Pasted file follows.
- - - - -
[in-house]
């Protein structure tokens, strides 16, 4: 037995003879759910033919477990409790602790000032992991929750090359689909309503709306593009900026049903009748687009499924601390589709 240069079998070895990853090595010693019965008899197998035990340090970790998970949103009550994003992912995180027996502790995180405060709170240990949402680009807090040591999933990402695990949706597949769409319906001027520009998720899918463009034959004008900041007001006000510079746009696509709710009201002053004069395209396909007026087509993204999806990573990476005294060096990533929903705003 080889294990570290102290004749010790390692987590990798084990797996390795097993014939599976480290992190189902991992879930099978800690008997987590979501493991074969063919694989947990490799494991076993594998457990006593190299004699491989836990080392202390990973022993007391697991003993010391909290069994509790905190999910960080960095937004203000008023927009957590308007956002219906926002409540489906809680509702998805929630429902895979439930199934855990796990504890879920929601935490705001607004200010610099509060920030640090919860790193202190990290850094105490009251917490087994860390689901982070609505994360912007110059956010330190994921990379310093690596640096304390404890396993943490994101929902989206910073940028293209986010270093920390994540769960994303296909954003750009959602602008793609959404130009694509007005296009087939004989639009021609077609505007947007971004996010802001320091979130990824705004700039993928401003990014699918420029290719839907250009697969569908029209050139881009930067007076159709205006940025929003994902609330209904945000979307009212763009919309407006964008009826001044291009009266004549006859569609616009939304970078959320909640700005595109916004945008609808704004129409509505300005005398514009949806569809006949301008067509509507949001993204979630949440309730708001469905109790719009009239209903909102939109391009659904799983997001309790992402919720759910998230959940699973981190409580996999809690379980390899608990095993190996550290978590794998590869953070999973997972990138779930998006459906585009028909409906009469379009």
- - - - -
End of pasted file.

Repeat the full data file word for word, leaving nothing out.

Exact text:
[in-house]
């Protein structure tokens, strides 16, 4: 037995003879759910033919477990409790602790000032992991929750090359689909309503709306593009900026049903009748687009499924601390589709 240069079998070895990853090595010693019965008899197998035990340090970790998970949103009550994003992912995180027996502790995180405060709170240990949402680009807090040591999933990402695990949706597949769409319906001027520009998720899918463009034959004008900041007001006000510079746009696509709710009201002053004069395209396909007026087509993204999806990573990476005294060096990533929903705003 080889294990570290102290004749010790390692987590990798084990797996390795097993014939599976480290992190189902991992879930099978800690008997987590979501493991074969063919694989947990490799494991076993594998457990006593190299004699491989836990080392202390990973022993007391697991003993010391909290069994509790905190999910960080960095937004203000008023927009957590308007956002219906926002409540489906809680509702998805929630429902895979439930199934855990796990504890879920929601935490705001607004200010610099509060920030640090919860790193202190990290850094105490009251917490087994860390689901982070609505994360912007110059956010330190994921990379310093690596640096304390404890396993943490994101929902989206910073940028293209986010270093920390994540769960994303296909954003750009959602602008793609959404130009694509007005296009087939004989639009021609077609505007947007971004996010802001320091979130990824705004700039993928401003990014699918420029290719839907250009697969569908029209050139881009930067007076159709205006940025929003994902609330209904945000979307009212763009919309407006964008009826001044291009009266004549006859569609616009939304970078959320909640700005595109916004945008609808704004129409509505300005005398514009949806569809006949301008067509509507949001993204979630949440309730708001469905109790719009009239209903909102939109391009659904799983997001309790992402919720759910998230959940699973981190409580996999809690379980390899608990095993190996550290978590794998590869953070999973997972990138779930998006459906585009028909409906009469379009």